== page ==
Sacrifice, Sabotage, Surrender

By Cate McCarty

As a caregiver I find myself giving up many things for the diagnosis, for Mike. They are sacrifices and often self-sabotaging.

Sometimes I do this without realizing it, in a humble and resilient manner. Other times, I do it noisily in a self-harming manner. As we enter a season that many classify as one of self-reflection and sacrifice, I encourage each of us to look closely at what is being sacrificed and sabotaged.

In my four decades of working with dementia and caregiving–I have seen alot of sacrifice that was sabotage. Spouses who refuse to reach out for help because they think they can do it best. As they struggle to do it alone, they are saving money, but losing themselves. Perhaps they promised to do it a certain way. Perhaps it is financial fear that keeps them from hiring a helper, using a day center, taking respite. What seems like a reasonable argument for doing it yourself ends up taking far more resources later.
Unfortunately the statistics show that while we may save money today, we may also need more advanced healthcare ourselves as a result of today’s sacrifice. We are sabotaging the future by not accepting help now.

We all imagine we will be the one burying our loved one from this disease. But will our inability to access care today have us joining him/her sooner than necessary?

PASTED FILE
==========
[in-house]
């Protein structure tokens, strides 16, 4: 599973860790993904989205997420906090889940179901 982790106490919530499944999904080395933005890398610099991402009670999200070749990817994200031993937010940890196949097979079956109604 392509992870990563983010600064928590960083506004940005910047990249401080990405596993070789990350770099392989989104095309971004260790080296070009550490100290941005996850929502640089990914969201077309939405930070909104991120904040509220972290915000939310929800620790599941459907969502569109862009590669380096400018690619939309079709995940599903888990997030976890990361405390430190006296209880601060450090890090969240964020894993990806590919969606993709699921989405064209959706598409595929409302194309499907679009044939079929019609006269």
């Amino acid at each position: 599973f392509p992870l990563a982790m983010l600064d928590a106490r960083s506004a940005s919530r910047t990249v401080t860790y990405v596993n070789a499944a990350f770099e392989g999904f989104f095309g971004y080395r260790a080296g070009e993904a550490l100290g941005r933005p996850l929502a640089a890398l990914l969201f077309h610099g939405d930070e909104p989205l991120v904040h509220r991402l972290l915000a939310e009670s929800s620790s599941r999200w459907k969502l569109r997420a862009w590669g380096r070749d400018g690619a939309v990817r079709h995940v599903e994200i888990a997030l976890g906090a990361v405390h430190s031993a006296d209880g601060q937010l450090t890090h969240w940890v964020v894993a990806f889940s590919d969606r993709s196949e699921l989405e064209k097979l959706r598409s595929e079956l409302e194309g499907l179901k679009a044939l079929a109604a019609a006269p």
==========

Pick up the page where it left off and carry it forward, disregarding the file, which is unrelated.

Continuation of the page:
Questions to consider:
Are my financial decisions today directed from a place of sacrifice or self-care?

Do I find myself choosing a direction because I think I can suffer through until the end, then I can start to care for myself?

Are my loved one’s needs and desires more important than mine because of his diagnosis?

These are tough questions that I am learning to ask myself.

I know many caregivers who stayed healthy despite their loved one’s diagnosis. They had one thing in common—they accessed help. They knew when to surrender and seek counsel.

Dementia, like all disease, calls for specialized care. Whether it is a dementia coach, a memory care specialist, an agency trained in specialized care–there are many resources.

When do I know it is time to call a specialist–the minute you sacrifice your self care, your health, your growth.
I coach numerous individuals who are living with a loved one with a dementia diagnosis—and I am coached.
Help is just a phone call or email or text away. Broaden your focus to include yourself.

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